"My mind," he wrote, "seemed to be awakened to a new mental existence; new feelings, hopes and aspirations sprang up within me."
Lovett spent much of his time campaigning for the principle that the state should provide citizens with an education. Two centuries on, that principle has been enshrined in the UN Charter, but the right to education is being violated on a massive scale.
Ten years ago, at the World Conference on Education for All, the world's governments pledged that all children would be provided with a primary education by the year 2000. As the deadline approaches, they have fallen shamefully short of their target.
Today, 125 million children of primary school age, "two-thirds of them girls" are out of school - a colossal waste of talent, and a cast-iron guarantee that poverty will be transmitted to the next generation.
We cannot afford to tolerate the social, economic and democratic deficits fuelled by the exclusion from education. Moreover, the history of the struggle for popular education in Britain, fought by people like William Lovett, powerfully demonstrate that the right to education can be achieved.
After the 1860s, a powerful political coalition developed behind the demand for public education. It brought together an increasingly powerful trade union movement with the Nonconformist Church and enlightened industrialists. It was Will Thorn, the leader of the gas workers' union, who, having left school at the age of seven, led the trade union demand for free education.
Gripped by an unshakable laissez-faire ideology, successive governments resisted the idea that the state had a responsibility to provide education to its citizens. Publicly financed schooling was deemed to be unaffordable; and an education that provided working class children with more than a modicum of literacy, and acceptance of their place in society, was seen as potentially subversive.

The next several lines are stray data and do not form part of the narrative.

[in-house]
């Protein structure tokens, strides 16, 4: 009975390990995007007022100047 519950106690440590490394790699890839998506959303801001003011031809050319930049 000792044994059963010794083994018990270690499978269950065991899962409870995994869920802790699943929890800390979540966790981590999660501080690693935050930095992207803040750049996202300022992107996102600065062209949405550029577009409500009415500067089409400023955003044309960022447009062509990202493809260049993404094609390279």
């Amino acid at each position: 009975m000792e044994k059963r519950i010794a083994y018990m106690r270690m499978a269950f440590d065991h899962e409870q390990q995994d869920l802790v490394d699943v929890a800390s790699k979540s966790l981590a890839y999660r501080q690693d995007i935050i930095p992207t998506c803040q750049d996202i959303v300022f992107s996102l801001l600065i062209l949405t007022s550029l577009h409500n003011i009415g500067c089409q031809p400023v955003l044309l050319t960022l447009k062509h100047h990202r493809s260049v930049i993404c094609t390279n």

Social protest then gradually eroded political inertia. In 1870 the foundations for a national primary school system were laid. Twenty years later free elementary education was achieved, albeit in a manner that was designed to restrict the working classes to primary schooling. Britain entered the 20th century with the least-educated population of any industrialised country.
So, what is the relevance of all this for the global education challenges that are facing us? I want to suggest that there are three lessons that emerge.
Governments must recognise that education is the most important weapon in the fight against poverty. Industrialised countries have signed on to targets that aim by 2015 to halve the incidence of extreme poverty and cut by three-quarters the child death rate. These targets will not be met in the absence of progress towards universal primary education.
Looking to the future, the social and economic effects of educational inequalities are being strengthened by globalisation. Cut off from opportunities in an increasingly knowledge-based global trading system, there is a danger that whole swaths of the developing world will transformed into enclaves of despair in an increasingly unequal world.
The second lesson concerns finance. In 19th-century Britain, governments insisted that education was unaffordable. Much the same claim is heard today from governments in the world's poorest countries, and it is as specious now as it was then.
To achieve universal education within a decade would cost about $7bn- $8bn annually. This represents a small investment for a high return in terms of reduced poverty and saved lives.
Western governments could make a start by putting their money where their mouths are; they spend less than 3 per cent of their fast-shrinking aid budgets on this area. Raising the figure to 8 per cent would generate about $4bn.
Debt relief also has a vital role to play. Oxfam estimates the cost of financing universal primary education, for Africa as a whole, as less than one-third of the costs of debt servicing. The region's creditors are allowing debt to destroy education opportunities for millions, consigning children to a future of poverty.
The third lesson is the most powerful and the most simple. We need to develop globally the coalitions that transformed the social landscape of 19th-century Britain. As governments prepare to review commitments made 10 years ago political campaigns are needed to ensure that they renew their pledge, and that this time they keep to it.